This week the World’s Game announced expected U.S. growth
I’m a huge soccer fan, and this week has been an amazing one for U.S.-based fans of the beautiful game.
To start, as the U.S. Men’s National Team prepares for the next round of World Cup 2018 qualifying to begin, it started its second stint under head coach Bruce Arena in a 0-0 draw against Serbia in a friendly Sunday. They return to action tonight in a friendly against Jamaica.
The next big news involved our domestic professional league, Major League Soccer, when 12 cities submitted bids to land four expansion teams.
Finally, A+E obtained 25 percent interest in the National Women’s Soccer League, The network launched NWSL Media, which will manage broadcast and sponsorship rights, and has already struck a three-year deal to televise Saturday league games on Lifetime beginning in April.
Combined, these are HUGE steps forward for soccer.
The U.S. national teams will, and should, dominate domestic soccer news. Arena’s return didn’t spark anything magical against Serbia. Granted, the roster was made up entirely of MLS players, who are in their offseason, and didn’t include Americans who play professionally in Europe, who are in the heart of their teams’ seasons. Hopefully, the Yanks can get something sparked something tonight against the Raggae Boys.
The biggest news of the week has to be interest in MLS franchises. The league added two teams in 2015, will add two this year and possibly two next year, and is looking to add four more clubs to expand to a total of 28 teams. The bidding groups include members with interests in the NFL, NBA, MLB and NASCAR, as well as eight from second-tier professional teams in the North American Soccer League and the United Soccer League, who are looking to play top flight soccer.
Terrance Thomas of the San Antonio Express-News reported that bids included “documentation focusing on three areas: Ownership; stadium details; and financial projections, corporate and soccer support.”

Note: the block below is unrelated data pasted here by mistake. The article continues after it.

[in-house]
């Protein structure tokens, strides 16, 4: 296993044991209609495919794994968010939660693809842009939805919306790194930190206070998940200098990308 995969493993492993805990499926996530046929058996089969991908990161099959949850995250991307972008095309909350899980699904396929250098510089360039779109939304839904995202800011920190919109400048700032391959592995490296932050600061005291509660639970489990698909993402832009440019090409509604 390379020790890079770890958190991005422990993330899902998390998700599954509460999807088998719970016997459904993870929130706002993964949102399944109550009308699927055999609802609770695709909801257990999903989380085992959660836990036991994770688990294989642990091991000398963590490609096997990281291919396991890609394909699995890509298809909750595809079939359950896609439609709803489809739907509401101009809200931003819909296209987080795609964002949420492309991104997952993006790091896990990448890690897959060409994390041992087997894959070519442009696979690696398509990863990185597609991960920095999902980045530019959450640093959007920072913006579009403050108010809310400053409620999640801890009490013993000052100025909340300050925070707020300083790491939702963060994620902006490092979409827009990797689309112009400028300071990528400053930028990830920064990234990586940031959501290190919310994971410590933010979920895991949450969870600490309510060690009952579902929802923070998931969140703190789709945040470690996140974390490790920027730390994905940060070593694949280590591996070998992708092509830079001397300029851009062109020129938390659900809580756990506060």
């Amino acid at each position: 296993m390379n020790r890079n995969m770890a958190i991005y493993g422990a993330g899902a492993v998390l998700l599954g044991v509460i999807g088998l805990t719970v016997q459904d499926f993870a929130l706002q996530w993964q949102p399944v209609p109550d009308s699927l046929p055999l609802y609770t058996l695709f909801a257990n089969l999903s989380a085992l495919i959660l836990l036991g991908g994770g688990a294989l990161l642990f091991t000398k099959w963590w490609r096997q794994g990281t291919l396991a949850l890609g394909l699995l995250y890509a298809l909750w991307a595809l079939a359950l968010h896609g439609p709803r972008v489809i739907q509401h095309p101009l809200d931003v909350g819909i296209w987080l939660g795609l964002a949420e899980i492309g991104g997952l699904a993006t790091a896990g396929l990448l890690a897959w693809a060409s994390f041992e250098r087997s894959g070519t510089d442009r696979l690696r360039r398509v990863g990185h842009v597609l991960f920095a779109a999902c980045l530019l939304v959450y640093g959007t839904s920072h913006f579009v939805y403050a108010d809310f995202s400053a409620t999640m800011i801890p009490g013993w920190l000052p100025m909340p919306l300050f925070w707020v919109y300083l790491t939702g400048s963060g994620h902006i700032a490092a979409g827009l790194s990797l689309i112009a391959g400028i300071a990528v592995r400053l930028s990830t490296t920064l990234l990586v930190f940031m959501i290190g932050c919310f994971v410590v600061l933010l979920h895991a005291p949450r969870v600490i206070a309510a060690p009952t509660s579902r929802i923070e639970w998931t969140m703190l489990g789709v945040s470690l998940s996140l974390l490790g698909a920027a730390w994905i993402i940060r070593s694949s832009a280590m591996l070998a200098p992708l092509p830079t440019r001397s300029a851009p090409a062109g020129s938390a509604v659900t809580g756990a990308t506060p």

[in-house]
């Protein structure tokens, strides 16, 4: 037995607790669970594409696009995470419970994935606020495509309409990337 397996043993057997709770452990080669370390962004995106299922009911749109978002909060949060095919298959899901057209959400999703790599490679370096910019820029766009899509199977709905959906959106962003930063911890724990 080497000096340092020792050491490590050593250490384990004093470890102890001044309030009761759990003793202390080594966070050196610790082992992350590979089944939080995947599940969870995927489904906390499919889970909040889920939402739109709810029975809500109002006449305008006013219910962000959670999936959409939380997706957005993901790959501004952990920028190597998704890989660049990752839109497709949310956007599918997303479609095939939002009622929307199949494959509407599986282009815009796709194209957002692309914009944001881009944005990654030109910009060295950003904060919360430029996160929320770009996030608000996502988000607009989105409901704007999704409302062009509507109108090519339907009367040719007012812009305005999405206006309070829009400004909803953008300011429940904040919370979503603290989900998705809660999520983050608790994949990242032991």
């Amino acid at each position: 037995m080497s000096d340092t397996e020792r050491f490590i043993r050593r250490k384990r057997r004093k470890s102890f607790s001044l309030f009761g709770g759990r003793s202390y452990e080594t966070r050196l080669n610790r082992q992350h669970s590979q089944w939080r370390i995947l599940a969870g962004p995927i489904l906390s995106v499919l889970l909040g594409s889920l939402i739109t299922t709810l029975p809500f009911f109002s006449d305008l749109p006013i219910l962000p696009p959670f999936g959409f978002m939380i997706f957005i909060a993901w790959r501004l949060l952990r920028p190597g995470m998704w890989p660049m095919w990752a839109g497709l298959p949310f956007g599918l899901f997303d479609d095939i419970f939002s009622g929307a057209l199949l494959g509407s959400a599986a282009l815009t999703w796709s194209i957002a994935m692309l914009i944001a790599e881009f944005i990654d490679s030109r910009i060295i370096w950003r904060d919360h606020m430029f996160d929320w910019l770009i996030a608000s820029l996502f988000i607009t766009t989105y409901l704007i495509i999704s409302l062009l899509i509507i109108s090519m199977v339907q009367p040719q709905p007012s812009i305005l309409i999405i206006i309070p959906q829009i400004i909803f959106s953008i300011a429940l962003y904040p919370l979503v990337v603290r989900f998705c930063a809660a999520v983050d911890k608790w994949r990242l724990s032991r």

I think one of the things that has been so impressive about MLS’ growth is that they have made soccer-specific stadiums that seat roughly 30,000 people part of almost every teams’ mission.
MLS will evaluate the bids during the first and second quarters of 2017 and will award two franchises before the end of the year. Those teams will join the league in 2020. The remaining two franchises will be awarded at a later date.
The news of A+E Networks taking 25 percent ownership in the National Women’s Soccer League and announcing their games would be televised on Lifetime made me happiest.
In the past six months, I’ve coached U6, U8, and U10 teams. My U6 team is coed. The rest are girls’ teams. I’m excited for my daughters to have the opportunity to watch women play a sport they love and get paid for it.
Surely, A+E has witnessed the interest in the U.S. Women’s National Team, the 2015 Women’s World Cup championship game was the most watched soccer game in U.S. history, and sees an opportunity. That interest has translated to the NWSL, which is backed by the United States Soccer Federation and Canadian Soccer Association. Last season, the Portland Thorns FC, led the league last season with an average attendance of nearly 17,000 fans.
Major League Growth
Major League Soccer already expects to add two teams in 2017 and 2018. This week, the league announced it will add four more franchises, bringing the league total to 28 teams. Twelve cities submitted bids for those four teams.
|MLS Teams||Start Year||Expansion Hopefuls|
|Columbus Crew SC||1996||Charlotte|
|New England Revolution||1996||Detroit|
|New York Red Bulls||1996||Indianapolis|
|San Jose Earthquakes||1996||Sacramento|
|Sporting Kansas City||1996||St. Louis|
|Chicago Fire||1998||San Antonio|
|Real Salt Lake||2005||San Diego|
|Houston Dynamo||2006||Tampa/St. Petersburg|
|Seattle Sounders FC||2009|
|Vancouver Whitecaps FC||2011|
|New York City FC||2015|
|Orlando City SC||2015|
|Atlanta United FC||2017|
|Minnesota United FC||2017|
|Los Angeles FC||2018|
*pending stadium agreement